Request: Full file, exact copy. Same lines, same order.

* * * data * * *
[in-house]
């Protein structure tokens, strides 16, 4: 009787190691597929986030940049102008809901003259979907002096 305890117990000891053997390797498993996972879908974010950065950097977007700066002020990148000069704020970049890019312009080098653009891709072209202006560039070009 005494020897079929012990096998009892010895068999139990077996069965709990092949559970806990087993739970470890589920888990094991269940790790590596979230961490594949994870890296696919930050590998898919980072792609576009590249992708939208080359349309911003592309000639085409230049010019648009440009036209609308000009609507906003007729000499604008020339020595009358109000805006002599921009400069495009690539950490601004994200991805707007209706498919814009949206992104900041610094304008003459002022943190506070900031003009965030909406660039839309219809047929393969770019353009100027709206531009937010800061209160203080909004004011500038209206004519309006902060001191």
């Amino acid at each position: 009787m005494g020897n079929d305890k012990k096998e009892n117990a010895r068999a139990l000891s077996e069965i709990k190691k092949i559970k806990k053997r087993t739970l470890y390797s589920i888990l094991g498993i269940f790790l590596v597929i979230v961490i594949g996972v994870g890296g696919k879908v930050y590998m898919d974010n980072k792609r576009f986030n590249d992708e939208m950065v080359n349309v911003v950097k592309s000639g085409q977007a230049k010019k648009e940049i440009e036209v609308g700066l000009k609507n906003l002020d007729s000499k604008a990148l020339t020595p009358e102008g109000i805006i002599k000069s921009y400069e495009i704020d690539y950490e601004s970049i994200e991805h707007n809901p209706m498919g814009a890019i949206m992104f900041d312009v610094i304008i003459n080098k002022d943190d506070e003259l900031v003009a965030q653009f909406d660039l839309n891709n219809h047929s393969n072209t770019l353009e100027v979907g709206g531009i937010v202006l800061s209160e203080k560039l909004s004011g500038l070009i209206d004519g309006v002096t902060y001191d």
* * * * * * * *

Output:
[in-house]
């Protein structure tokens, strides 16, 4: 009787190691597929986030940049102008809901003259979907002096 305890117990000891053997390797498993996972879908974010950065950097977007700066002020990148000069704020970049890019312009080098653009891709072209202006560039070009 005494020897079929012990096998009892010895068999139990077996069965709990092949559970806990087993739970470890589920888990094991269940790790590596979230961490594949994870890296696919930050590998898919980072792609576009590249992708939208080359349309911003592309000639085409230049010019648009440009036209609308000009609507906003007729000499604008020339020595009358109000805006002599921009400069495009690539950490601004994200991805707007209706498919814009949206992104900041610094304008003459002022943190506070900031003009965030909406660039839309219809047929393969770019353009100027709206531009937010800061209160203080909004004011500038209206004519309006902060001191």
């Amino acid at each position: 009787m005494g020897n079929d305890k012990k096998e009892n117990a010895r068999a139990l000891s077996e069965i709990k190691k092949i559970k806990k053997r087993t739970l470890y390797s589920i888990l094991g498993i269940f790790l590596v597929i979230v961490i594949g996972v994870g890296g696919k879908v930050y590998m898919d974010n980072k792609r576009f986030n590249d992708e939208m950065v080359n349309v911003v950097k592309s000639g085409q977007a230049k010019k648009e940049i440009e036209v609308g700066l000009k609507n906003l002020d007729s000499k604008a990148l020339t020595p009358e102008g109000i805006i002599k000069s921009y400069e495009i704020d690539y950490e601004s970049i994200e991805h707007n809901p209706m498919g814009a890019i949206m992104f900041d312009v610094i304008i003459n080098k002022d943190d506070e003259l900031v003009a965030q653009f909406d660039l839309n891709n219809h047929s393969n072209t770019l353009e100027v979907g709206g531009i937010v202006l800061s209160e203080k560039l909004s004011g500038l070009i209206d004519g309006v002096t902060y001191d």